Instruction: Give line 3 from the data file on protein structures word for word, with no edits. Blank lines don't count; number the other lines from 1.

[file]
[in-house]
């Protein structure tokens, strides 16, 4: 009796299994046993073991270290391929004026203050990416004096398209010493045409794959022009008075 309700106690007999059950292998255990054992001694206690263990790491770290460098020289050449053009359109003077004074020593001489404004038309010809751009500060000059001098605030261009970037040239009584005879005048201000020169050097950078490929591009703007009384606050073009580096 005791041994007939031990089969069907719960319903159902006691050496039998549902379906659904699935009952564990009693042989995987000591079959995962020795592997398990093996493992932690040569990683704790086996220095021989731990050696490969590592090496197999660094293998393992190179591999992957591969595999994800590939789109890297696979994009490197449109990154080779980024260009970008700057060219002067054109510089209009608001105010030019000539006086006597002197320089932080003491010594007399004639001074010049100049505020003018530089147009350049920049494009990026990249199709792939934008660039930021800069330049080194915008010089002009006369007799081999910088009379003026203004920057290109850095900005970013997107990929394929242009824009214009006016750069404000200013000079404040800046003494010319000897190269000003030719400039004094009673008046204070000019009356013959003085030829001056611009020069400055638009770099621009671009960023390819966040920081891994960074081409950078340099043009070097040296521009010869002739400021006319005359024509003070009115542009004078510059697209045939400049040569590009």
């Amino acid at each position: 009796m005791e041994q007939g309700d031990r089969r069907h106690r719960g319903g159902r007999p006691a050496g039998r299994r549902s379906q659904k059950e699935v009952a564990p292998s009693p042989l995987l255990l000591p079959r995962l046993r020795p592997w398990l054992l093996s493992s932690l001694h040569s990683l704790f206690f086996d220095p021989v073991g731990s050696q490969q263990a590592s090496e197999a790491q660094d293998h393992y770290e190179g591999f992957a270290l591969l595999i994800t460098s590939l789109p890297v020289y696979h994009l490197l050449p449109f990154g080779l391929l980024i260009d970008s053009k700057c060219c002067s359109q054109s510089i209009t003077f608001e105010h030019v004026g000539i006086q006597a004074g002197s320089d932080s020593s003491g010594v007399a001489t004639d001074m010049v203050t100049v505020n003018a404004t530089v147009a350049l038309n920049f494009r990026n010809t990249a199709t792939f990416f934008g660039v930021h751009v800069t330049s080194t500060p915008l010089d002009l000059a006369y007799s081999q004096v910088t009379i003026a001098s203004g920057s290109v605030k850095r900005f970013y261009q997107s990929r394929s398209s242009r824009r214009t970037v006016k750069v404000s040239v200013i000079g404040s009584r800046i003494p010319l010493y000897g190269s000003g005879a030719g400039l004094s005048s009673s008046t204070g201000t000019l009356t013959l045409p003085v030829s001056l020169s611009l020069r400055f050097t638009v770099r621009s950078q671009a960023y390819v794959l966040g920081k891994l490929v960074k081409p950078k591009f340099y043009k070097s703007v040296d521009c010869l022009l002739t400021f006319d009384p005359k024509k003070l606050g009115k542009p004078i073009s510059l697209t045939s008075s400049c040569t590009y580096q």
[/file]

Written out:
């Amino acid at each position: 009796m005791e041994q007939g309700d031990r089969r069907h106690r719960g319903g159902r007999p006691a050496g039998r299994r549902s379906q659904k059950e699935v009952a564990p292998s009693p042989l995987l255990l000591p079959r995962l046993r020795p592997w398990l054992l093996s493992s932690l001694h040569s990683l704790f206690f086996d220095p021989v073991g731990s050696q490969q263990a590592s090496e197999a790491q660094d293998h393992y770290e190179g591999f992957a270290l591969l595999i994800t460098s590939l789109p890297v020289y696979h994009l490197l050449p449109f990154g080779l391929l980024i260009d970008s053009k700057c060219c002067s359109q054109s510089i209009t003077f608001e105010h030019v004026g000539i006086q006597a004074g002197s320089d932080s020593s003491g010594v007399a001489t004639d001074m010049v203050t100049v505020n003018a404004t530089v147009a350049l038309n920049f494009r990026n010809t990249a199709t792939f990416f934008g660039v930021h751009v800069t330049s080194t500060p915008l010089d002009l000059a006369y007799s081999q004096v910088t009379i003026a001098s203004g920057s290109v605030k850095r900005f970013y261009q997107s990929r394929s398209s242009r824009r214009t970037v006016k750069v404000s040239v200013i000079g404040s009584r800046i003494p010319l010493y000897g190269s000003g005879a030719g400039l004094s005048s009673s008046t204070g201000t000019l009356t013959l045409p003085v030829s001056l020169s611009l020069r400055f050097t638009v770099r621009s950078q671009a960023y390819v794959l966040g920081k891994l490929v960074k081409p950078k591009f340099y043009k070097s703007v040296d521009c010869l022009l002739t400021f006319d009384p005359k024509k003070l606050g009115k542009p004078i073009s510059l697209t045939s008075s400049c040569t590009y580096q």